“In some instances, he (Hlohla) went on to downsize the plots, as a way of clearing arrears without due authority of a resolution instructing or guiding him on the computation.
“By billing of Rainham as a planner, which was a prerogative of the finance department, Hlahlo went on to create a debt by billing Zimra exclusive of value-added tax, thereby, creating a tax obligation in both Sandton and Rainham exceeding $1 million and penalties were further added for non-remittances as a result of his actions.”
Hlohla also allegedly agreed to over-priced compensation rates for Rainham Abattoir in Nyabira, prejudicing ZRDC of millions of dollars.
“Having caused the loss of millions due to overcompensation, the resultant company, Blackdawn, was further allocated land, which had an approved layout done by another developer called Datco, which has created correspondences written by Datco claiming over $1,2 million for the portion of surveyed land allocated to Blackdawn.”
According to the documents expected to be tabled at a full council meeting today, more than 200 people not on the housing waiting list were allocated stands measuring between 1 000 and 4 000 square metres by ZRDC in the new Sandton suburb, prejudicing council of $4 600 worth of application fees at a cost of $23 per person.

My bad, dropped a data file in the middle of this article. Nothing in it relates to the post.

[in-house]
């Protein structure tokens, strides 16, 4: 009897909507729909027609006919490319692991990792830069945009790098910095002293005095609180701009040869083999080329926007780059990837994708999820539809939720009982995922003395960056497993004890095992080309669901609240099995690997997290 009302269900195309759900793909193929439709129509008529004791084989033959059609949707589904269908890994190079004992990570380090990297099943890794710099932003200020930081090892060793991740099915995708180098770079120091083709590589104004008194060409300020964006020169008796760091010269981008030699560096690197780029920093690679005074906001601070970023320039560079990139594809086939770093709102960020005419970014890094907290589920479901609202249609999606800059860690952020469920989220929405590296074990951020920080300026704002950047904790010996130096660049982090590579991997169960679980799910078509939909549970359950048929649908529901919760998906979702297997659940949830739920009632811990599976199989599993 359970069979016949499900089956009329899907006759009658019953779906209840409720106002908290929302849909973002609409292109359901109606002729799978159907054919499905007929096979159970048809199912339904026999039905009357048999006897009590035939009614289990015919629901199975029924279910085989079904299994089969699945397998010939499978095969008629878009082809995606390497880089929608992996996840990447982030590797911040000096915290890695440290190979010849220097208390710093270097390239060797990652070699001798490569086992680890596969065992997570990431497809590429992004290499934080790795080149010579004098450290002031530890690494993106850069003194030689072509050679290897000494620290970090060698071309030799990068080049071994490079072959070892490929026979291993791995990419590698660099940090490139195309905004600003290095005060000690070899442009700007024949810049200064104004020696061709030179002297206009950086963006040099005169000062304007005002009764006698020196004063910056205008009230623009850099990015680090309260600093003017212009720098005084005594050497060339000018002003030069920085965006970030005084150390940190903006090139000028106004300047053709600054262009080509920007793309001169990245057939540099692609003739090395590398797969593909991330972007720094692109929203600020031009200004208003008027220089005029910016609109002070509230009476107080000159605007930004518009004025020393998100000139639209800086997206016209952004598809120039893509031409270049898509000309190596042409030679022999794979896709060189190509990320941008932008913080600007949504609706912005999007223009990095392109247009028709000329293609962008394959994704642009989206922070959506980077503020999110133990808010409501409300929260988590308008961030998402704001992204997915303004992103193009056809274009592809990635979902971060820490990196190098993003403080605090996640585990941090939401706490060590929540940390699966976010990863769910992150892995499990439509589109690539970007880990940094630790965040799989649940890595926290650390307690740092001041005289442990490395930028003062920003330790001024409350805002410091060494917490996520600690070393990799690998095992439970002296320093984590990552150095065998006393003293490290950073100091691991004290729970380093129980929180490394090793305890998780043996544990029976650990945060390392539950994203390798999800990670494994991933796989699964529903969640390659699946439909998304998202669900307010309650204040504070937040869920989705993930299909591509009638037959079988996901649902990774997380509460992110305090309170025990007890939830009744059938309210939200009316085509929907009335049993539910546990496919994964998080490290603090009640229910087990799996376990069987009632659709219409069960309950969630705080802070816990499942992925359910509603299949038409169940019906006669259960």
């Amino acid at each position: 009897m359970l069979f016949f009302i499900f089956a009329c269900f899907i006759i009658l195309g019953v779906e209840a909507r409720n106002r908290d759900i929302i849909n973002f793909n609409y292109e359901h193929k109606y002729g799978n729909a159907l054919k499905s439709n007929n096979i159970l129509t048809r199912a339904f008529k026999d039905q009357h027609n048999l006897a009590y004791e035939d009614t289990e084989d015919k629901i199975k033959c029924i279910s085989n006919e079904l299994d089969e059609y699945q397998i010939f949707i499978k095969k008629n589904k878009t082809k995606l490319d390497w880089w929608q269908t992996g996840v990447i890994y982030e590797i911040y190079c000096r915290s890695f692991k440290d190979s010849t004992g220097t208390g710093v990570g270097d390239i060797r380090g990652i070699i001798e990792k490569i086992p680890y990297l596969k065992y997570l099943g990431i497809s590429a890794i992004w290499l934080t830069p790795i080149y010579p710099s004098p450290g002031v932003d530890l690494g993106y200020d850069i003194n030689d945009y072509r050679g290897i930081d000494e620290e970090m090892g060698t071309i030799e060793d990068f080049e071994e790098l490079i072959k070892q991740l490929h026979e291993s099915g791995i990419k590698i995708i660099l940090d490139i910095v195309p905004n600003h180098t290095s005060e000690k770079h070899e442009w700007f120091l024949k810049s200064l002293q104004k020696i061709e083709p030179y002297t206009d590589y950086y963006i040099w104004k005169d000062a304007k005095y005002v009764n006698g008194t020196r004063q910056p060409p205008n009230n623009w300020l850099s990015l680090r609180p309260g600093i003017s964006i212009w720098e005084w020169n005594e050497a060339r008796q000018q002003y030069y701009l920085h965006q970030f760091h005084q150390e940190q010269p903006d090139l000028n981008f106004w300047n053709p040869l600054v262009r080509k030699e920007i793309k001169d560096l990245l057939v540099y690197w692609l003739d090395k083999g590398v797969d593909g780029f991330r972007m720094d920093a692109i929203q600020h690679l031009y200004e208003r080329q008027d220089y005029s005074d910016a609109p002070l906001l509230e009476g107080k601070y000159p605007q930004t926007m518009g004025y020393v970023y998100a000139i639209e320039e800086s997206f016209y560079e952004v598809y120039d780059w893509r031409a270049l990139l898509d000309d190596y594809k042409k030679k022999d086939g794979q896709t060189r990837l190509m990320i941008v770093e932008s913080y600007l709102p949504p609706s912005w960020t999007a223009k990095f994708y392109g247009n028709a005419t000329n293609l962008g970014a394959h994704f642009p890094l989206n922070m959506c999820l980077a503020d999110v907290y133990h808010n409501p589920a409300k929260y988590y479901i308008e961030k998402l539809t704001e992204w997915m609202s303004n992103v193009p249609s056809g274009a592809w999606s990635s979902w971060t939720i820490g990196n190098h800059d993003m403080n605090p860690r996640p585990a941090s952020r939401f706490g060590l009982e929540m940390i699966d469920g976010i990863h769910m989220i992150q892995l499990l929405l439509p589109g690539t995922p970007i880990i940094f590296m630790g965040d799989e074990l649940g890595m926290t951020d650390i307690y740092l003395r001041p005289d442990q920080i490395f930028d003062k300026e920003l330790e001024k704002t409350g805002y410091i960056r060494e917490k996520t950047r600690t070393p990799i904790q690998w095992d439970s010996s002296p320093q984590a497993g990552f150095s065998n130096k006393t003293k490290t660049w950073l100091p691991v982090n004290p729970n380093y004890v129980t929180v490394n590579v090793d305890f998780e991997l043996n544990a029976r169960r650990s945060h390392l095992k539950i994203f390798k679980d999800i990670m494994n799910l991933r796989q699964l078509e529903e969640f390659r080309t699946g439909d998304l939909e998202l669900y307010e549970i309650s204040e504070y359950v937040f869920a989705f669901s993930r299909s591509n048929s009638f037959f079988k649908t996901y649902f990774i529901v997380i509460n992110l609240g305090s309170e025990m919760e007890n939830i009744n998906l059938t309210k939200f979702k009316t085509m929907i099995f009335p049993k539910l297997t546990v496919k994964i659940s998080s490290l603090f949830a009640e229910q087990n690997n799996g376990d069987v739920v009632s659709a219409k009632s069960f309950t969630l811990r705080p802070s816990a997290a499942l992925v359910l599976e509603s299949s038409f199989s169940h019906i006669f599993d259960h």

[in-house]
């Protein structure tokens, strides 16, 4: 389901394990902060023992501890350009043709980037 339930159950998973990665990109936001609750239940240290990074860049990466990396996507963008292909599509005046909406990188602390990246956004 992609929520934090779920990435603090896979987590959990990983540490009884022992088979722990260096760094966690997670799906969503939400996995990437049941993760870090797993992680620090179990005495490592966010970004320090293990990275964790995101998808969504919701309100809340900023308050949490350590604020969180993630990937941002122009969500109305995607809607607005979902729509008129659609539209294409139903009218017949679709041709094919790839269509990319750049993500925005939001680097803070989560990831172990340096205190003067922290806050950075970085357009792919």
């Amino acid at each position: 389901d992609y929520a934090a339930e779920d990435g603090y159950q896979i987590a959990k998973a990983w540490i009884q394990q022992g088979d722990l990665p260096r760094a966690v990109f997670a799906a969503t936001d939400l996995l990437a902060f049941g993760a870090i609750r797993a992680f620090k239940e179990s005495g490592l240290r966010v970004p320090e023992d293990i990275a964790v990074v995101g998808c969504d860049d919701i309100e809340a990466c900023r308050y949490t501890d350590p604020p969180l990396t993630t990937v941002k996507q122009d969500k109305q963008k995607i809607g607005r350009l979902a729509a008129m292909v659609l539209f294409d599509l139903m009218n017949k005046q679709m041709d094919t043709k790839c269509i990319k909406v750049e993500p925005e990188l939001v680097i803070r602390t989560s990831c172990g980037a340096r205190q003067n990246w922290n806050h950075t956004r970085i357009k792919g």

Businessman, Lovemore Kurotwi also allegedly benefited immensely from the land deals, paying $96 000 for land valued at $426 700.
Contacted for comment over allegations raised in the documents, Hlohla first referred all questions to the ZRDC chairman.
But he later denied any wrongdoing in the execution of his duties. He said everything was done above board by council and the Local Government ministry was aware.
“The issue is, whatever is there was done above board through resolutions and many of those projects you are talking about were started before I was appointed CEO. I was a planner then,” Hlohla said.
“All those things done by council, there are papers and settlements to prove that they were above board.”
The documents further question the rationale behind the CEO having to drive from Chinhoyi to work, claiming fuel from the local authority, when he was allocated a council house.